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Now, whether it was Bollywood that spawned the sexist notion that women must somehow look different after tying the knot, or the sexist notion itself that inspired Bollywood, we might never know. It’s a classic case of “which came first: the chicken or the egg?” Perhaps, patriarchal markers of a woman’s marital status — like kumkum, mangalsutra, ghoonghat, or certain kinds of bangles and toe rings, among others — inspired Bollywood to go all out and give women full post-wedding makeovers. And given that we live in a country, where just in 2020, a High Court ruled that a married woman’s unwillingness to wear a shaakha and apply sindoor “signifies her refusal to accept her marriage.” It is no wonder then audiences lapped up the idea of a distinct post-wedding look to convey a change in “ownership” over women’s bodies.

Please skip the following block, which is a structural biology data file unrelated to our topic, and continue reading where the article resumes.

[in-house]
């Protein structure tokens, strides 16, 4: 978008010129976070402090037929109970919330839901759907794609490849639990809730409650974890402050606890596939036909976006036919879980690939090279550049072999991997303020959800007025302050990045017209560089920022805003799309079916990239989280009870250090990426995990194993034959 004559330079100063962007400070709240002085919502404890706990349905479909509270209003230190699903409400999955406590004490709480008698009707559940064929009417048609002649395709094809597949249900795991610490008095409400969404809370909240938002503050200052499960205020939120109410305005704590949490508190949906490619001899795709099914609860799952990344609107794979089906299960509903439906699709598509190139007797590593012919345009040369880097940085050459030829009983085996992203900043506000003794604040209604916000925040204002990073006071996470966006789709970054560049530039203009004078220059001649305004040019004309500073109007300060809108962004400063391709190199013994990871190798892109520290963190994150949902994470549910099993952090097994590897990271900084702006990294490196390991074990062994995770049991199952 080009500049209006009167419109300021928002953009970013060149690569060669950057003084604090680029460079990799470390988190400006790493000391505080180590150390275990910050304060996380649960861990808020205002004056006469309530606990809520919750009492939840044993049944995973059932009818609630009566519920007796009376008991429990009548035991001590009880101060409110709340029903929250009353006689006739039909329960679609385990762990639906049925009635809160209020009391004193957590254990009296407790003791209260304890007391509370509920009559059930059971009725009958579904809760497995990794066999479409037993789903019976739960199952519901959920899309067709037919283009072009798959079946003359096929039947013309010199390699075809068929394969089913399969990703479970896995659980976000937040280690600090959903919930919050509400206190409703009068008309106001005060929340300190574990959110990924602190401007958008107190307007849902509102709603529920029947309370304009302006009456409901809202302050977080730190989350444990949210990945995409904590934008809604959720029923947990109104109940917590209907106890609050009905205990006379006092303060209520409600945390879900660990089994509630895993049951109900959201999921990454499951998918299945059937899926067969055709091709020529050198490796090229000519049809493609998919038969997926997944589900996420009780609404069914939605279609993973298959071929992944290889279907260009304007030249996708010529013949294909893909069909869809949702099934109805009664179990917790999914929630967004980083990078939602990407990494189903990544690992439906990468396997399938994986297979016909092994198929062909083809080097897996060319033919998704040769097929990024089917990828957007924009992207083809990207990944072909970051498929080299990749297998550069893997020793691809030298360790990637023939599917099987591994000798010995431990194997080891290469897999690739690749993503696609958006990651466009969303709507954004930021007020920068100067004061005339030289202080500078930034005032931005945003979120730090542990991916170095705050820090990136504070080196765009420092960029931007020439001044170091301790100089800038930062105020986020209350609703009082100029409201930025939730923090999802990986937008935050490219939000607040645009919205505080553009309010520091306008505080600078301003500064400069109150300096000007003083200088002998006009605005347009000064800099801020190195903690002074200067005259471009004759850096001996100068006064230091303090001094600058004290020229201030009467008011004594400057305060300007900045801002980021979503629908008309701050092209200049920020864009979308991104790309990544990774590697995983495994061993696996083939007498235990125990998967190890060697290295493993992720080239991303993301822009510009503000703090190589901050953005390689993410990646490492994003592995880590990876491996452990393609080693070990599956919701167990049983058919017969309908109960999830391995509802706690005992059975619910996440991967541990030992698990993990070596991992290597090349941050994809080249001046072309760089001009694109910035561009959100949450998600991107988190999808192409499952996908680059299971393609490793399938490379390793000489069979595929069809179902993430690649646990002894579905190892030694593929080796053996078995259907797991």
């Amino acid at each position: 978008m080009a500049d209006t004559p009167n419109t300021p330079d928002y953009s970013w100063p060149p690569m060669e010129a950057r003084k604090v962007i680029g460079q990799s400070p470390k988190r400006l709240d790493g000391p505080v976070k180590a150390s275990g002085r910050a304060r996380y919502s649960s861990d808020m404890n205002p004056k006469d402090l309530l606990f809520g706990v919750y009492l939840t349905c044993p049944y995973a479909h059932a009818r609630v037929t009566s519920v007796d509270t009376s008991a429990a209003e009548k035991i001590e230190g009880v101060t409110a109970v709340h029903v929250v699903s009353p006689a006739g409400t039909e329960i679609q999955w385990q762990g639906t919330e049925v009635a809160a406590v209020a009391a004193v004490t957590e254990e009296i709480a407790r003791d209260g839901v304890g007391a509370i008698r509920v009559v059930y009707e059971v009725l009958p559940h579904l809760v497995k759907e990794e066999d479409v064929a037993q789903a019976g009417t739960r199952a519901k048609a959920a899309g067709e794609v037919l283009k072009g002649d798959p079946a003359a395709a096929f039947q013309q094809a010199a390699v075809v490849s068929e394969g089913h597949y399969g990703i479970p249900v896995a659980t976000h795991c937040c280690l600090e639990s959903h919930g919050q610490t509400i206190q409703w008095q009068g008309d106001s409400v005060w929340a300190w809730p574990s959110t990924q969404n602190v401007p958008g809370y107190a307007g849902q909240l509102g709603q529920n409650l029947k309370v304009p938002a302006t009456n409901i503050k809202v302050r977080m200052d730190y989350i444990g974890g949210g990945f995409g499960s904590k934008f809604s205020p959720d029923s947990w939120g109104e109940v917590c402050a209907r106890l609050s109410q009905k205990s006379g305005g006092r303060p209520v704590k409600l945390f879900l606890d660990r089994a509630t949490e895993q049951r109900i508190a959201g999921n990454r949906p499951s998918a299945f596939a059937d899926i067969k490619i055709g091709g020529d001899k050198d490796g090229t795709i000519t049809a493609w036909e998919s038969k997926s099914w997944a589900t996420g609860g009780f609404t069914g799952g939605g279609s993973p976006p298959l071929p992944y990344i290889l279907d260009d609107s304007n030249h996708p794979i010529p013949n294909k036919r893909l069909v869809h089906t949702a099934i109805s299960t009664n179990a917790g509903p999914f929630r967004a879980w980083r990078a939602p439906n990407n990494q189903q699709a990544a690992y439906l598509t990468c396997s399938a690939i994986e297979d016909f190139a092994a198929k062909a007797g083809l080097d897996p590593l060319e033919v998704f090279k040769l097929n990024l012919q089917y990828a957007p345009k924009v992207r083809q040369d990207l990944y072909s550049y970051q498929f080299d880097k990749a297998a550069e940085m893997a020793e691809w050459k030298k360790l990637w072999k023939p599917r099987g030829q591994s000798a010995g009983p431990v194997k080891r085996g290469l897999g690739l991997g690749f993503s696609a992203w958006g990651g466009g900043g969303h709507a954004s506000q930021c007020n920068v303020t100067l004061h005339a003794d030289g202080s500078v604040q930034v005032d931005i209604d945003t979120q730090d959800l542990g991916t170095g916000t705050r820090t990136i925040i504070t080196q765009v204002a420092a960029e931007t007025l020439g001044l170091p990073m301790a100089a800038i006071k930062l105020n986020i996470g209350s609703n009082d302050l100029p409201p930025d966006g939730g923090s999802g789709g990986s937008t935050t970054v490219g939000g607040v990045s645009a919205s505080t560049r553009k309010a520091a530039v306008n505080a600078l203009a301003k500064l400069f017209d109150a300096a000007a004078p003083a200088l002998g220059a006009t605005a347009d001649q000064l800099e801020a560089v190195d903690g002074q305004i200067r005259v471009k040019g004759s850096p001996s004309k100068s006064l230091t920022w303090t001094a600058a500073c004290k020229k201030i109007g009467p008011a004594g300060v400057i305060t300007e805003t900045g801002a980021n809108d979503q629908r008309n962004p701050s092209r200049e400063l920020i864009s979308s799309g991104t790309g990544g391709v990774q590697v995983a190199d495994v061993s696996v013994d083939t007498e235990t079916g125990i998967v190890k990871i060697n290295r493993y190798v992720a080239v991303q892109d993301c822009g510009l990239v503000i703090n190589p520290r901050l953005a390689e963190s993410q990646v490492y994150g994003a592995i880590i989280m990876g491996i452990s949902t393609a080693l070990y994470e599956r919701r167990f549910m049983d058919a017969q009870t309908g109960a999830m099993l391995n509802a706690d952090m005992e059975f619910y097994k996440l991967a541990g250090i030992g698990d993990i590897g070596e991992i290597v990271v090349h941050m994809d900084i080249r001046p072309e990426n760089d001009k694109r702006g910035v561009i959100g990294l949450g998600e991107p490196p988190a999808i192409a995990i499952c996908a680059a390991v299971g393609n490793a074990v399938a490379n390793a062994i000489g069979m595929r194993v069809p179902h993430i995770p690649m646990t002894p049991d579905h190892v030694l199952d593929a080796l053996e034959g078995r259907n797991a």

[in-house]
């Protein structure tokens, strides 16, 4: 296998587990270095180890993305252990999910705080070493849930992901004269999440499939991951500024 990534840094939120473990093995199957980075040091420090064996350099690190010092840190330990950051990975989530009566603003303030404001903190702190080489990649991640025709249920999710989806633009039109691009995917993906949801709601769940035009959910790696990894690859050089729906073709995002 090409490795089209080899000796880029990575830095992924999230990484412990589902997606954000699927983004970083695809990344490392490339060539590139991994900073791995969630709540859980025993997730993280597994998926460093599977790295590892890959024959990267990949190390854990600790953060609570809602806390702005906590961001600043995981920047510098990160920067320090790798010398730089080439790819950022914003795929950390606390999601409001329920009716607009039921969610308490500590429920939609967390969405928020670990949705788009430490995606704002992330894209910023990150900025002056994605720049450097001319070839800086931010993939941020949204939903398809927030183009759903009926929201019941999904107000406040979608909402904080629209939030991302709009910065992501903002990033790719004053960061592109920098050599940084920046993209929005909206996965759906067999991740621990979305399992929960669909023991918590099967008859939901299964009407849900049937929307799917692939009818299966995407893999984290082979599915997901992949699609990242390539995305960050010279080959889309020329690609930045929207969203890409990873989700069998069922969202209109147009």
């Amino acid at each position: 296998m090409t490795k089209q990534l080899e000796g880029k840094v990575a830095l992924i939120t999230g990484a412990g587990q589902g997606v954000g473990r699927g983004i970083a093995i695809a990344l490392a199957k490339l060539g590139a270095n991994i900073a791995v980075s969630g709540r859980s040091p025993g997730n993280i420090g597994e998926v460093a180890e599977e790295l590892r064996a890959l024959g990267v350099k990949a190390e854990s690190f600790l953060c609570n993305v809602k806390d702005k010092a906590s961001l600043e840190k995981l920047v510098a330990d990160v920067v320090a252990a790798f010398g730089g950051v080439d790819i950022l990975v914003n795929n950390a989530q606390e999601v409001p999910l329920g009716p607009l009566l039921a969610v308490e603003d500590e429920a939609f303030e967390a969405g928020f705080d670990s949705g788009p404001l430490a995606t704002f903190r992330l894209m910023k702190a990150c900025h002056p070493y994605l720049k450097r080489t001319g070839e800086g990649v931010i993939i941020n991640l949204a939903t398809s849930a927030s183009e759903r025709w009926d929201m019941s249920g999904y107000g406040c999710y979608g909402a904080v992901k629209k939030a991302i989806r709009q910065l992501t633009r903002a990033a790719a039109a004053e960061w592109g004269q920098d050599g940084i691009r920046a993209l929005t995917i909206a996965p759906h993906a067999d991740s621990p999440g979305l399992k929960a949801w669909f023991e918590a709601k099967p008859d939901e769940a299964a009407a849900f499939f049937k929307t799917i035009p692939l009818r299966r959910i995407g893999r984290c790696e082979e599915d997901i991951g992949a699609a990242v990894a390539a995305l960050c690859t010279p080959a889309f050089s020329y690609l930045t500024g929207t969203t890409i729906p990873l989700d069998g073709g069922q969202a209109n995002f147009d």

But, arguably, after years of being conditioned by Bollywood movies like 2001’s Kabhi Khushi Kabhie Gham, 1999’s Hum Saath-Saath Hain and Hum Dil De Chuke Sanam, and 1998’s Kuch Kuch Hota Hai, it’s not unlikely that they have reinforced our idea that women should “look married.”
It’s not just their love lives — or marital statuses — that control the fashion choices of Bollywood’s women though. In Laaga Chunari Mein Daag (2007), for example, when Rani Mukherjee’s character, Vibhavari, decides to become a “high-level escort,” she overhauls her wardrobe. But, at least, the movie makes an attempt to justify it by showing her change her cahnge entire identity — yes, including her name too — to fit in with her upper-class clientele. In the context of the plot, it seems only fair she discards her erstwhile wardrobe that reflected her transition from a tier-two-city woman to one who lives in a metropolis and hangs out with its most elite crowd.